Then last year (after swearing we’d never go back to restaurant ownership!) we bought the historic bar and restaurant in town and re-vamped it to open Five Marys Burgerhouse, serving all of our own meats to our local community as well as guests from near and far who come to visit. Restaurants are so much work, but we love the community aspect of doing it in a small town. We have local live music every Friday night and it’s like opening up our living room to a small town – everybody shows up and they are so appreciative for good food and a great atmosphere, it’s a lot of fun for us!

It’s also been a great landing spot for a lot of visitors from all over the country (and the world!) who come to visit Five Marys. This is always so humbling for us to meet people who travel distances to come here! We just opened a Guesthouse in town too for a cozy place for visitors to stay – it’s a 1850’s craftsman home right down the street from the Burgerhouse with beautiful gardens and fruit trees and a little berry patch. It’s a great spot to host guests, especially in the winter when it’s a little too cold at Camp!

Erin: We have a lot of budding and established farmers and small business owners that read the Floret blog and so many of them struggle with the “selling” part of business. We often talk about being the face of your business and instead of “selling” to focus on connecting with your customers by telling your story. You have done an exceptional job of taking us all along for the ride. Can you share any words of wisdom when it comes to marketing in an authentic way?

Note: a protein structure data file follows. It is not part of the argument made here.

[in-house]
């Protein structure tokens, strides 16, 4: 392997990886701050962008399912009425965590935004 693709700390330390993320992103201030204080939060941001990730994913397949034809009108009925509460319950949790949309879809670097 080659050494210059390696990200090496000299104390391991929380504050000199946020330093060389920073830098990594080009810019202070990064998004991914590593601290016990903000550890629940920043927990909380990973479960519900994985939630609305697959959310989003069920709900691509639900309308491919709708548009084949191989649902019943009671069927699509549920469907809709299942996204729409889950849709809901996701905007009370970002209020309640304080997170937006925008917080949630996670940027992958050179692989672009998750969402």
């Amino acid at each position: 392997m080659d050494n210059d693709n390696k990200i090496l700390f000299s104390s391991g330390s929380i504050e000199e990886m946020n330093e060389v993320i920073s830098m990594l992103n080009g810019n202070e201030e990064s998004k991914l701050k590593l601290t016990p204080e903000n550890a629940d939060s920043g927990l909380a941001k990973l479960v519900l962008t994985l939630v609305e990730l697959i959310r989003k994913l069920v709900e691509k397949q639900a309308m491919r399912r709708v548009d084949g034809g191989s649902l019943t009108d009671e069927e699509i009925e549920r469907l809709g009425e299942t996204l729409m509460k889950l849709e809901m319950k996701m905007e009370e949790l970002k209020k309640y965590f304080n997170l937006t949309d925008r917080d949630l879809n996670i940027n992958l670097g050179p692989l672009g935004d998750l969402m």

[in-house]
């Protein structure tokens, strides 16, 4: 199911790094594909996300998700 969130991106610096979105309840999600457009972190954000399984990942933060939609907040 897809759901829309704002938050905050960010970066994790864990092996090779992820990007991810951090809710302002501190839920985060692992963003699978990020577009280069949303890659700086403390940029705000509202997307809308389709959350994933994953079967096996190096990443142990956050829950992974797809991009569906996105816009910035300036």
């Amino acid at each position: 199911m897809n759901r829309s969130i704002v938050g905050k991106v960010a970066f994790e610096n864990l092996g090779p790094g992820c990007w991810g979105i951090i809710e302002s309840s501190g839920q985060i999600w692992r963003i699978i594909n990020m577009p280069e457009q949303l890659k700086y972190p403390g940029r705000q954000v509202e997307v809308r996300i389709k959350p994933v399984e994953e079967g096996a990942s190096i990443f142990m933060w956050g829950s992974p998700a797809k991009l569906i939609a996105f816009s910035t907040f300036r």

Mary: I feel very fortunate to be able to market and run a thriving business from a rural town, but thanks to the internet and social media (specifically Instagram) it makes it doable and a lot of fun. I totally agree that telling your story is the most important and valuable way to market your business or your brand.

FiveMarys -Floret blog - be the face of your business